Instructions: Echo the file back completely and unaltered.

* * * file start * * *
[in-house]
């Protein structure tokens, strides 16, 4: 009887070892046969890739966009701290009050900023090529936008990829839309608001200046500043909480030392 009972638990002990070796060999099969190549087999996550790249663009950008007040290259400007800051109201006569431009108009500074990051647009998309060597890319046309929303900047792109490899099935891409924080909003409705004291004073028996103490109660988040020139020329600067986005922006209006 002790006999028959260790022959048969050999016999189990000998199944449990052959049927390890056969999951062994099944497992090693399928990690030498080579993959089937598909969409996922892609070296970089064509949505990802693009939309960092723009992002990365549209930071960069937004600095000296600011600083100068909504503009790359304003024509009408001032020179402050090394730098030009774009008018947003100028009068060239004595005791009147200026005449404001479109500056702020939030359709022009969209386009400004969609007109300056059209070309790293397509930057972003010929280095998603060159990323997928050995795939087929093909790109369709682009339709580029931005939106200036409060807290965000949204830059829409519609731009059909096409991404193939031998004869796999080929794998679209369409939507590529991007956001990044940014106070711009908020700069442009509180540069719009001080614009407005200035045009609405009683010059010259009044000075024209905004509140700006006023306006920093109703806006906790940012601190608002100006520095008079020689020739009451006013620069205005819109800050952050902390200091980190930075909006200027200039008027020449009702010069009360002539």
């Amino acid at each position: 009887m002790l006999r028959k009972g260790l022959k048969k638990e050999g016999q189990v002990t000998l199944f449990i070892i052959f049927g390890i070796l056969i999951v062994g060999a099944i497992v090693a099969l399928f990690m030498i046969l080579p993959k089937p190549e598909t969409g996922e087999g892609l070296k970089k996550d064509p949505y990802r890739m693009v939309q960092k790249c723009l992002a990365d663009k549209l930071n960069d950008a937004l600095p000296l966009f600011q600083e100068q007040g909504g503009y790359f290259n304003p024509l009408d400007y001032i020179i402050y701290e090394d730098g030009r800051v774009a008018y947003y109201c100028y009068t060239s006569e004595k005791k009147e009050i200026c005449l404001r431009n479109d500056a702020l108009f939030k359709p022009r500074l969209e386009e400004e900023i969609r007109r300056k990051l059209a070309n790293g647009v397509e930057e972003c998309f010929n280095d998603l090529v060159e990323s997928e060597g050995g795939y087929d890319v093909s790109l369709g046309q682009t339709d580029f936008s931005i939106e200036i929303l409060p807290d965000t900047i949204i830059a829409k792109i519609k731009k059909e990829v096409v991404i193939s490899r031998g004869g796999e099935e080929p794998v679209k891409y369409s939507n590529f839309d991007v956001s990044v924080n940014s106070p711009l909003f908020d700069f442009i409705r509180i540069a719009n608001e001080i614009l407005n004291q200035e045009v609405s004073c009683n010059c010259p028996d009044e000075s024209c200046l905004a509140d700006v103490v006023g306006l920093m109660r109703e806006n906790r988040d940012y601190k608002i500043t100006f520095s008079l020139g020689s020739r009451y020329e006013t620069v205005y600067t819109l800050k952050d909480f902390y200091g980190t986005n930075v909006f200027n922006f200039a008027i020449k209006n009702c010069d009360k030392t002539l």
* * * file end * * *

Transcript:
[in-house]
């Protein structure tokens, strides 16, 4: 009887070892046969890739966009701290009050900023090529936008990829839309608001200046500043909480030392 009972638990002990070796060999099969190549087999996550790249663009950008007040290259400007800051109201006569431009108009500074990051647009998309060597890319046309929303900047792109490899099935891409924080909003409705004291004073028996103490109660988040020139020329600067986005922006209006 002790006999028959260790022959048969050999016999189990000998199944449990052959049927390890056969999951062994099944497992090693399928990690030498080579993959089937598909969409996922892609070296970089064509949505990802693009939309960092723009992002990365549209930071960069937004600095000296600011600083100068909504503009790359304003024509009408001032020179402050090394730098030009774009008018947003100028009068060239004595005791009147200026005449404001479109500056702020939030359709022009969209386009400004969609007109300056059209070309790293397509930057972003010929280095998603060159990323997928050995795939087929093909790109369709682009339709580029931005939106200036409060807290965000949204830059829409519609731009059909096409991404193939031998004869796999080929794998679209369409939507590529991007956001990044940014106070711009908020700069442009509180540069719009001080614009407005200035045009609405009683010059010259009044000075024209905004509140700006006023306006920093109703806006906790940012601190608002100006520095008079020689020739009451006013620069205005819109800050952050902390200091980190930075909006200027200039008027020449009702010069009360002539």
């Amino acid at each position: 009887m002790l006999r028959k009972g260790l022959k048969k638990e050999g016999q189990v002990t000998l199944f449990i070892i052959f049927g390890i070796l056969i999951v062994g060999a099944i497992v090693a099969l399928f990690m030498i046969l080579p993959k089937p190549e598909t969409g996922e087999g892609l070296k970089k996550d064509p949505y990802r890739m693009v939309q960092k790249c723009l992002a990365d663009k549209l930071n960069d950008a937004l600095p000296l966009f600011q600083e100068q007040g909504g503009y790359f290259n304003p024509l009408d400007y001032i020179i402050y701290e090394d730098g030009r800051v774009a008018y947003y109201c100028y009068t060239s006569e004595k005791k009147e009050i200026c005449l404001r431009n479109d500056a702020l108009f939030k359709p022009r500074l969209e386009e400004e900023i969609r007109r300056k990051l059209a070309n790293g647009v397509e930057e972003c998309f010929n280095d998603l090529v060159e990323s997928e060597g050995g795939y087929d890319v093909s790109l369709g046309q682009t339709d580029f936008s931005i939106e200036i929303l409060p807290d965000t900047i949204i830059a829409k792109i519609k731009k059909e990829v096409v991404i193939s490899r031998g004869g796999e099935e080929p794998v679209k891409y369409s939507n590529f839309d991007v956001s990044v924080n940014s106070p711009l909003f908020d700069f442009i409705r509180i540069a719009n608001e001080i614009l407005n004291q200035e045009v609405s004073c009683n010059c010259p028996d009044e000075s024209c200046l905004a509140d700006v103490v006023g306006l920093m109660r109703e806006n906790r988040d940012y601190k608002i500043t100006f520095s008079l020139g020689s020739r009451y020329e006013t620069v205005y600067t819109l800050k952050d909480f902390y200091g980190t986005n930075v909006f200027n922006f200039a008027i020449k209006n009702c010069d009360k030392t002539l």